“Pressure and mobility have an inverse relationship,” Diaz Artiles said. “The more pressure you have in the spacesuit, the lower the mobility. The less pressure you have, the easier it is to move around.

This pressure refers to the gas pressure provided by the spacesuit to protect the wearer. The pressure of the atmosphere is about 14.7 pounds per square inch (psi). The current spacesuit provides approximately 4.3 psi, which pushes against the astronaut’s body and contributes to the balloon effect. But if a soft full-body robotic layer could deliver 1.0 psi, for example, that would reduce the amount needed for the suit to just 3.3 psi: less pressure and more mobility.

“Imagine wearing really tight Under Armor or really tight leggings. That pressure on your body would replace or add to the gas pressure,” Kluis said. “So the idea with the SmartSuit is that it would use both mechanical pressure and gas pressure.”

Another benefit of using MCP is that it might also reduce the risk of decompression sickness (DCS). DCS can occur when the pressure of the gas around us decreases relatively quickly, so the nitrogen in our body emerges as bubbles inside our body tissues. The current solution to avoid DCS in the spacesuit is to breathe pure oxygen for up to four hours before performing an EVA. By implementing MCP, astronauts can spend less time on pre-breathing requirements and more time on exploration without worrying more about DCS.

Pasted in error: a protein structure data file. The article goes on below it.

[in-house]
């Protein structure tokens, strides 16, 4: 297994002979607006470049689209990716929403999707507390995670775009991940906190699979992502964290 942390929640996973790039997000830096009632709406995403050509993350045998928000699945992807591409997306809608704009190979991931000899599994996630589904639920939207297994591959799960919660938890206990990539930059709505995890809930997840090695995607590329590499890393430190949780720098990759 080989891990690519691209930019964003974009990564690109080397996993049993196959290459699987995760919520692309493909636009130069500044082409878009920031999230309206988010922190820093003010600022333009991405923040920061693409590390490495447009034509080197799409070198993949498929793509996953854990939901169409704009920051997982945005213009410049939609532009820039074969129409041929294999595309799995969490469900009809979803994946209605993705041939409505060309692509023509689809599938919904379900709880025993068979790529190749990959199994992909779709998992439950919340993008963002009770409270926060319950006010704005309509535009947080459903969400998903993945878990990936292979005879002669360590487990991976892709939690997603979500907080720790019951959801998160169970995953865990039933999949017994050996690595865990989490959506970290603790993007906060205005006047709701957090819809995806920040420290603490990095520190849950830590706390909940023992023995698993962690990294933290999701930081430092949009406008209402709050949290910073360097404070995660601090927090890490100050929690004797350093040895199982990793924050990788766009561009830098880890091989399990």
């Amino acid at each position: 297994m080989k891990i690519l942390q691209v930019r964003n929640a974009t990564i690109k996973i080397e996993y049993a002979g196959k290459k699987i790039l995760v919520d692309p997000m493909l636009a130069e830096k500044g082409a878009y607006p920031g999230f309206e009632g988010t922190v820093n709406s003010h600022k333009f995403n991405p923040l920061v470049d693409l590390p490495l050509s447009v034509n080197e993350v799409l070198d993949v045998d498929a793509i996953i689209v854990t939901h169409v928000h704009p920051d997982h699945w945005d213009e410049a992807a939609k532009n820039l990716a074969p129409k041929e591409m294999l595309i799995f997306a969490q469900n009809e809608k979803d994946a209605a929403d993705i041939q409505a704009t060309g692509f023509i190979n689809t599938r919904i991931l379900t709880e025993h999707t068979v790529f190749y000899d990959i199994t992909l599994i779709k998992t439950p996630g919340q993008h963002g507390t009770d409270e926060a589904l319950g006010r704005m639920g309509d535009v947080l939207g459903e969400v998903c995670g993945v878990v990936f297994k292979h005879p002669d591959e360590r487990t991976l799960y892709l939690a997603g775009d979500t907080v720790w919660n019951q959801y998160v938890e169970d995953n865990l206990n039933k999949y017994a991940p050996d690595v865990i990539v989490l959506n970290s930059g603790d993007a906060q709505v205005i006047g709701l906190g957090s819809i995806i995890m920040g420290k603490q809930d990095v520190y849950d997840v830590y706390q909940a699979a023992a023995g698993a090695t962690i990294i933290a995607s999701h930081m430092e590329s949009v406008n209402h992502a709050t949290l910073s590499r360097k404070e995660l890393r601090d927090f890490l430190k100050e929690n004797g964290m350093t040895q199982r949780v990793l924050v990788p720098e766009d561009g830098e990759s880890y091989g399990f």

Diaz Artiles and his team continue to work on the SmartSuit architecture, and the prototype actuators are a promising development in creating a more accommodating and resourceful spacesuit for future planetary missions. Their end goal would be to make the wearer appear to be moving without the spacesuit and without sweating too much.

“Spacesuits are directly related to space travel, which is exciting, and they’re at the forefront of that,” Kluis said. “So it’s always fun to work on new technologies that can be implemented or be part of that evolution in the next spacesuit,”

The results of their research have been published in npj Microgravity, Aerospace Medicine and Human Performanceand presented at the 50th International Conference on Environmental Systems.

Future astronauts could 3D print their own spacesuits and parts as needed

More information:

Logan Kluis et al, Reducing metabolic cost during planetary ambulation using robotic actuation, Aerospace Medicine and Human Performance (2021). DOI: 10.3357/AMHP.5754.2021

Logan Kluis et al, Revisiting decompression sickness risk and mobility in the context of the SmartSuit, a hybrid planetary spacesuit, npj Microgravity (2021). DOI: 10.1038/s41526-021-00175-3

Paper presented at the 50th International Conference on Environmental Systems

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Texas A&M University

Build a Better Spacesuit (2022, April 19)
retrieved 19 April 2022